Minnesota planners want to be “ready” for driverless cars. But most of what they propose sounds like things that the anti-car crowd wants to do anyway.
This includes things like reducing parking spaces and shrinking the size of streets–both items high on urban planners’ agendas for years. While that may be possible when driverless cars come to dominate the road, there is no guarantee, so they shouldn’t jump the gun.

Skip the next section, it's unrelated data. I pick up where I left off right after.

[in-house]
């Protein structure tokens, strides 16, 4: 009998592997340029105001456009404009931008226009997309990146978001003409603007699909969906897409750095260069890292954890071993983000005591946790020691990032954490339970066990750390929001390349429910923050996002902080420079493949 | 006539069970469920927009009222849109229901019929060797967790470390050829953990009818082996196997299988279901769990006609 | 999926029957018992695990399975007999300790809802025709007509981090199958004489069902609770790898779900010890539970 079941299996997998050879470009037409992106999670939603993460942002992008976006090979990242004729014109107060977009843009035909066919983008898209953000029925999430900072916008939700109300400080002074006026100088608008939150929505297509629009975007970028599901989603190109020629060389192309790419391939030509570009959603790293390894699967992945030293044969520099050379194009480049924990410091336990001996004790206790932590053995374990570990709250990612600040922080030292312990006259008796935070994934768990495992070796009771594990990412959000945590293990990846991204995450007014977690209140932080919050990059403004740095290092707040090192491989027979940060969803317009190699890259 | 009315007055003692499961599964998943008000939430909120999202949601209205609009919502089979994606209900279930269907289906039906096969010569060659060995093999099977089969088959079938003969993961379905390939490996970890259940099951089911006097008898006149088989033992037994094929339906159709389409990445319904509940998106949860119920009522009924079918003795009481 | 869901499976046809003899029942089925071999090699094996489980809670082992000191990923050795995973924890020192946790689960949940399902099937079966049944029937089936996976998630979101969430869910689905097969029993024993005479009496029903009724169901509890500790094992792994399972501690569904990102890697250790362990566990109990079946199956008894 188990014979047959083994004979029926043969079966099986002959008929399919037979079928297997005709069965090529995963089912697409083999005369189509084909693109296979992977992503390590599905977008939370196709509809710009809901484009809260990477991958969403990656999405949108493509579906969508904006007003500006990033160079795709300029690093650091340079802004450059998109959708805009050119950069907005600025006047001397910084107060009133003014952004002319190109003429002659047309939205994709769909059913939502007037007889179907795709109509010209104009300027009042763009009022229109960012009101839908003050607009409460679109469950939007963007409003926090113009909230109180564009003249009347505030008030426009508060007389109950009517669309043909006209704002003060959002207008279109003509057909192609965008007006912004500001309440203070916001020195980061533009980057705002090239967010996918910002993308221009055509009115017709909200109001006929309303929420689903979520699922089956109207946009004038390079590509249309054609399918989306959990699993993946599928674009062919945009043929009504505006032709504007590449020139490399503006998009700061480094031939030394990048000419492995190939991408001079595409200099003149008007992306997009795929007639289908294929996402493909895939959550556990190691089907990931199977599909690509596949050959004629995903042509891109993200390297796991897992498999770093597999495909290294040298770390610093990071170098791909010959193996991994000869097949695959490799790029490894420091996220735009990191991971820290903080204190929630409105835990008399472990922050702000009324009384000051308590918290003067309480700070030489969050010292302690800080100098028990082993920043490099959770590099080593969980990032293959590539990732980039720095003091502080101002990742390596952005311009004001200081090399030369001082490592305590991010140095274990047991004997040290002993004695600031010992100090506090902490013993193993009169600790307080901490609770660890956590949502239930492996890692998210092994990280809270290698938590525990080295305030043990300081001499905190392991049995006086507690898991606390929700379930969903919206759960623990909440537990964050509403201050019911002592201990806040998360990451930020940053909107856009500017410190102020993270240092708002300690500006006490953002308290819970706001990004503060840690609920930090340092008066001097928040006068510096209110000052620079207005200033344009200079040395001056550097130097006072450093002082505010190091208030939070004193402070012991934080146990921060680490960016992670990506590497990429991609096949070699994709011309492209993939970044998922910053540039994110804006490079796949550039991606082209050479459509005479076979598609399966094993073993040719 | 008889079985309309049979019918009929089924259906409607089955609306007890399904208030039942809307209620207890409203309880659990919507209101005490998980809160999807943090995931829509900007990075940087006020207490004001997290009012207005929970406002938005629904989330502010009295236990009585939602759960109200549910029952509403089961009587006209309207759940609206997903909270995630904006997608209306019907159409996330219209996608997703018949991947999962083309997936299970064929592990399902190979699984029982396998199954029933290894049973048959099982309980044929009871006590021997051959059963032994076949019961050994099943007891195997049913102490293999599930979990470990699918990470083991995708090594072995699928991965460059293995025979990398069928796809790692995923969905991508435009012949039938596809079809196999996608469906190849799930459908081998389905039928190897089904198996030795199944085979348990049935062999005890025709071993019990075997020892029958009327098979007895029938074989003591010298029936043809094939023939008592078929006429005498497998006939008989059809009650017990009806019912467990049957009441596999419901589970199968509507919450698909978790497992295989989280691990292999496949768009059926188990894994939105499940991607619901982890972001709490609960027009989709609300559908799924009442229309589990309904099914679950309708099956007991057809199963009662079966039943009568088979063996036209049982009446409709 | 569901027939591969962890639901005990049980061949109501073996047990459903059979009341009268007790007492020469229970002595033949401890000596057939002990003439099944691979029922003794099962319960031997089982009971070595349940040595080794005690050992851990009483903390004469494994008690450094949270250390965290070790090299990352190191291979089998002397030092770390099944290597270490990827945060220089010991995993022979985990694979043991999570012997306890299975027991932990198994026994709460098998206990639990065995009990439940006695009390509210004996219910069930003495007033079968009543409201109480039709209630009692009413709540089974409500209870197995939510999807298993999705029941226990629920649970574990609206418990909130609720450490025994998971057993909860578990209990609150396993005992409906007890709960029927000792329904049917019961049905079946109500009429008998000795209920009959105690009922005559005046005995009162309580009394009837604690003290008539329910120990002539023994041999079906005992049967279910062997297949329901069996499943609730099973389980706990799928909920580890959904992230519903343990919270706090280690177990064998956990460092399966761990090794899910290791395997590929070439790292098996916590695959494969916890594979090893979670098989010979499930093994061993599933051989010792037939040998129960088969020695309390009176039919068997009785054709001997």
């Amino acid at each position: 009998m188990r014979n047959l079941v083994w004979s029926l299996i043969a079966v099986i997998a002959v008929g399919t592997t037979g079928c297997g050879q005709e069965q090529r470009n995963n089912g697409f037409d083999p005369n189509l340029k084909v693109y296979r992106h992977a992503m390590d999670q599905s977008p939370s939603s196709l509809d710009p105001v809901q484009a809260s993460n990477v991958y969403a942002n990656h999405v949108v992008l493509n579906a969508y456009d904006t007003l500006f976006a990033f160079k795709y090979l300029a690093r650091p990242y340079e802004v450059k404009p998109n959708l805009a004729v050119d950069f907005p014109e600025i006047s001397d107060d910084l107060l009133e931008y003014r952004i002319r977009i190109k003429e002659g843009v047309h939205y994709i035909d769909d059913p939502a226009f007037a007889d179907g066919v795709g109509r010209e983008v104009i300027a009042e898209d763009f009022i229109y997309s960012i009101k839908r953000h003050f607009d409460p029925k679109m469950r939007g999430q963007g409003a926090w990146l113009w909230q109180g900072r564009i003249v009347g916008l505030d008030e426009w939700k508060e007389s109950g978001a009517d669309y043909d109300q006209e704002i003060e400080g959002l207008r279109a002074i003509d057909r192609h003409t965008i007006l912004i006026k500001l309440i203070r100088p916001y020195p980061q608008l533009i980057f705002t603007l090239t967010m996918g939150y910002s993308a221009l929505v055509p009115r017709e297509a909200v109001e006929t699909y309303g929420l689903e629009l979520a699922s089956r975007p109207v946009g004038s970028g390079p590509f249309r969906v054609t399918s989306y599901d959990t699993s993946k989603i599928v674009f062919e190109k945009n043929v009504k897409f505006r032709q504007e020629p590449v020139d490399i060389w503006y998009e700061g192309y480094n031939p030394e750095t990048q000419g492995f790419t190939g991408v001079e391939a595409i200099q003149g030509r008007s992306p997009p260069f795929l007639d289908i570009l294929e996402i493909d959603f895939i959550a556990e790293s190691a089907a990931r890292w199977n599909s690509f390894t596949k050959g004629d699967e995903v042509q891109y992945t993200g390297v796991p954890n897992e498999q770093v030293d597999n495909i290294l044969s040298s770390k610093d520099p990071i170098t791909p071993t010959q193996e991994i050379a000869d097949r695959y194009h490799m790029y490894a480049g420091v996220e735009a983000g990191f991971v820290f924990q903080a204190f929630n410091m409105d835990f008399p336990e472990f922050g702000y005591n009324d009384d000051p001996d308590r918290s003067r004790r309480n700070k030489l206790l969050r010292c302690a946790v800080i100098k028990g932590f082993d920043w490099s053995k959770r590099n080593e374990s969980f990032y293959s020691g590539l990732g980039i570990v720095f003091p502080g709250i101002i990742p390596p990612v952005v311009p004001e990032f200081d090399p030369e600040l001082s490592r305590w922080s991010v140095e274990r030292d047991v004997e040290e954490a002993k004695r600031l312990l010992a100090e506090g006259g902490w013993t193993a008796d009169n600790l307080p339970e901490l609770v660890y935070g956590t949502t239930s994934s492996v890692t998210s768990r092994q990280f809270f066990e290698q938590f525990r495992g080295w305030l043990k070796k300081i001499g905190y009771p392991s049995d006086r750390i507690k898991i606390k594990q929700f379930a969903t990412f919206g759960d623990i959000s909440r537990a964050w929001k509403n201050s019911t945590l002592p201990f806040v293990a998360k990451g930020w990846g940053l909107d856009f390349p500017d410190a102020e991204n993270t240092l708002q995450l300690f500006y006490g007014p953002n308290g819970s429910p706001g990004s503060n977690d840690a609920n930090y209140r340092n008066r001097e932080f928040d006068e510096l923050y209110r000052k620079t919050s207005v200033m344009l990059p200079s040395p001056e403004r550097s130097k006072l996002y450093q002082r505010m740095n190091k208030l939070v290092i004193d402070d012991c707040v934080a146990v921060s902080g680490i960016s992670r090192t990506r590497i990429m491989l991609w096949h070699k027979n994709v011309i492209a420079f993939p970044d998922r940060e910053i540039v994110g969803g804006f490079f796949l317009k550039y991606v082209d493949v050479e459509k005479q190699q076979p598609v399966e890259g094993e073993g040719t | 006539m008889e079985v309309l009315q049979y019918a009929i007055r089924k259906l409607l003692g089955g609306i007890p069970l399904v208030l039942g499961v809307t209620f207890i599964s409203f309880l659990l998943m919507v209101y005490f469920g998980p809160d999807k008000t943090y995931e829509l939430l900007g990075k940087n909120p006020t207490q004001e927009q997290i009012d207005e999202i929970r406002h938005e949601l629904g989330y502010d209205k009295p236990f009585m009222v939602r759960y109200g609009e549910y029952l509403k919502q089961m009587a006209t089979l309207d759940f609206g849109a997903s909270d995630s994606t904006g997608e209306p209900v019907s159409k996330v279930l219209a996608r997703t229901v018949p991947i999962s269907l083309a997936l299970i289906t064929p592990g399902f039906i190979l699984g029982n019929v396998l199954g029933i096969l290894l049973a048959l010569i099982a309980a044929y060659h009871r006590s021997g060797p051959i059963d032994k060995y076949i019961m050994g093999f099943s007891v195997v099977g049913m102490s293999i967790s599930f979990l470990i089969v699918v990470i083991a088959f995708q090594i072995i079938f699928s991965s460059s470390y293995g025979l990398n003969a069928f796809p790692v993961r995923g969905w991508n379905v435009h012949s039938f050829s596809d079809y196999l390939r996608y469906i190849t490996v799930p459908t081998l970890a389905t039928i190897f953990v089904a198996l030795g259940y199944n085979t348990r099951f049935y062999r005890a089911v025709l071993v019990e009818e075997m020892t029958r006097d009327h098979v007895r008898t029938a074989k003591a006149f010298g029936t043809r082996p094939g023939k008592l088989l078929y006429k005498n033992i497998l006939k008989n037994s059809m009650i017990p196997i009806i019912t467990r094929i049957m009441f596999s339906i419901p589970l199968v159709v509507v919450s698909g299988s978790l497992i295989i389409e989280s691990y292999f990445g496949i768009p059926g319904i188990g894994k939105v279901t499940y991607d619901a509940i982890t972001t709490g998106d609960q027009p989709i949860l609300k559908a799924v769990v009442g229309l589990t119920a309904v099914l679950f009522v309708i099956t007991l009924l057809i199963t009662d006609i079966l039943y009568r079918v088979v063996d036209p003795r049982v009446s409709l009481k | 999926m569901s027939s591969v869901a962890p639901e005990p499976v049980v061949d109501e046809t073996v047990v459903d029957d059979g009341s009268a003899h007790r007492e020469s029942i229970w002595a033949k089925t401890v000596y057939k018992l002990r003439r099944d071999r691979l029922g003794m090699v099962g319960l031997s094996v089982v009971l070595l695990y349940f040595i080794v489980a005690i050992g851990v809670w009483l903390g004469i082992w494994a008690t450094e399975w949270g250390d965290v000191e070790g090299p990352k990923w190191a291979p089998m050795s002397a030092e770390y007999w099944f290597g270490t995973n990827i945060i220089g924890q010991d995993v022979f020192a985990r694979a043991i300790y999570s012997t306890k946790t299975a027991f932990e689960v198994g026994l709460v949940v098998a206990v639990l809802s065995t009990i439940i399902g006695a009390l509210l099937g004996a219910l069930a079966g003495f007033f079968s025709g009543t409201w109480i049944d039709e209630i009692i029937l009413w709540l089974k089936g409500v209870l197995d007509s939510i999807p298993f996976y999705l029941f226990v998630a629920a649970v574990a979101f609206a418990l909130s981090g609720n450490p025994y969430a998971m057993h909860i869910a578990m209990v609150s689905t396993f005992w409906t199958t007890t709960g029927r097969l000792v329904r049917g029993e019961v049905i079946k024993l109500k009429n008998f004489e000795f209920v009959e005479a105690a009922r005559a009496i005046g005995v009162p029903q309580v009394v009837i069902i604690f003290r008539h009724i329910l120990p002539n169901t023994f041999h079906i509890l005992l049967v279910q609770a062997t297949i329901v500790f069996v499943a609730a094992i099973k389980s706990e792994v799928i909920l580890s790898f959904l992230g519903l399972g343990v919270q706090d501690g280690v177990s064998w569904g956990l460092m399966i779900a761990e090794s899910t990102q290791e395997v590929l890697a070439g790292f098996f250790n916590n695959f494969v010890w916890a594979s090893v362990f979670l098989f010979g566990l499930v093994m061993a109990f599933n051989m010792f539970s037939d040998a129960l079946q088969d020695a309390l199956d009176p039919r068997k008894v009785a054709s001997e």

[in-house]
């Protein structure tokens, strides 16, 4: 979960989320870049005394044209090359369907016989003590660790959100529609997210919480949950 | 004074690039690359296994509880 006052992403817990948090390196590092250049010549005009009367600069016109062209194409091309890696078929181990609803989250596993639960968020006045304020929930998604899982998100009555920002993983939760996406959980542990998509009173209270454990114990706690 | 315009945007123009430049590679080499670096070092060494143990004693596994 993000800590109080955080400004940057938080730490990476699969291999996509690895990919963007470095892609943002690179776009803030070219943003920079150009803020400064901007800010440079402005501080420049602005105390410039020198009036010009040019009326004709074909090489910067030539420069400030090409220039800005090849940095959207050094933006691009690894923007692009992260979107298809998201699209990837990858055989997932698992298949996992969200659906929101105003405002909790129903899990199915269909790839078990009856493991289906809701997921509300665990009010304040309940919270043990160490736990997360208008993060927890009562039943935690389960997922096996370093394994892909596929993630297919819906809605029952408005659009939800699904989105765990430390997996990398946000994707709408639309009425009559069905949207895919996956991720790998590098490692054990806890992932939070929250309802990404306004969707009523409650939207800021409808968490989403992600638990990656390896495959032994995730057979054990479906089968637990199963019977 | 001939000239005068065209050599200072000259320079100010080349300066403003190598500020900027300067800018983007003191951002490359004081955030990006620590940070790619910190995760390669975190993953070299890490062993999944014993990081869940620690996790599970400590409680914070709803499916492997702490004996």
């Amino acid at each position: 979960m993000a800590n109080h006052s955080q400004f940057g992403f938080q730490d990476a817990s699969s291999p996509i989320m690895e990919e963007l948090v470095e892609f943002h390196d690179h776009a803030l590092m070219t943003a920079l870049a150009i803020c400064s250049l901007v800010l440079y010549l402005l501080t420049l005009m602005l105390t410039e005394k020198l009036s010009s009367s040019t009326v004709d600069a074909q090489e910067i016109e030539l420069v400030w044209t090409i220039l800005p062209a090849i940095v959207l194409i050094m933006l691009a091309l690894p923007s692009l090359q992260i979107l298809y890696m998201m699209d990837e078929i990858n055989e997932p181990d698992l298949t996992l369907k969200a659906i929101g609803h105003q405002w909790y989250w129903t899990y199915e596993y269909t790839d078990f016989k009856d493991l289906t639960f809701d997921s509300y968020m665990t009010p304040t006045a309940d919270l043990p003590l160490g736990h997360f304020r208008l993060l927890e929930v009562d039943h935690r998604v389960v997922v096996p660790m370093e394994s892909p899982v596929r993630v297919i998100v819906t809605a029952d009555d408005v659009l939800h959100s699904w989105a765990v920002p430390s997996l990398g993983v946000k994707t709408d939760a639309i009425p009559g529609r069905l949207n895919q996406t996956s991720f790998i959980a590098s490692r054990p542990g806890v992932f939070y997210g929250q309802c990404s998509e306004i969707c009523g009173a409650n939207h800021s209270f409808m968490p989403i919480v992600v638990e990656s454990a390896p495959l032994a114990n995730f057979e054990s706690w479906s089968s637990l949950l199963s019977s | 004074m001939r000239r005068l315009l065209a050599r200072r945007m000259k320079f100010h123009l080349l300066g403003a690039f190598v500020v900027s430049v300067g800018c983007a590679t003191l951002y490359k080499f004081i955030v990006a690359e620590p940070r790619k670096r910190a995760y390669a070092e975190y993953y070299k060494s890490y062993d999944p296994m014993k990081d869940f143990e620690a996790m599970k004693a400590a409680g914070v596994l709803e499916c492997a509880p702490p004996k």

They are happy to jump the gun when it comes to not building new roads. “The last thing cities should do is add lanes to existing roads,” said a planner from the University of Minnesota. This assumes that driverless cars will dramatically relieve congestion and that neither population nor personal mobility will grow in the future. Actually, a good case can be made that some lanes should be added to existing roads both because they are needed now and because population and travel growth in some areas will make up for the potential congestion relief from driverless cars. Continue reading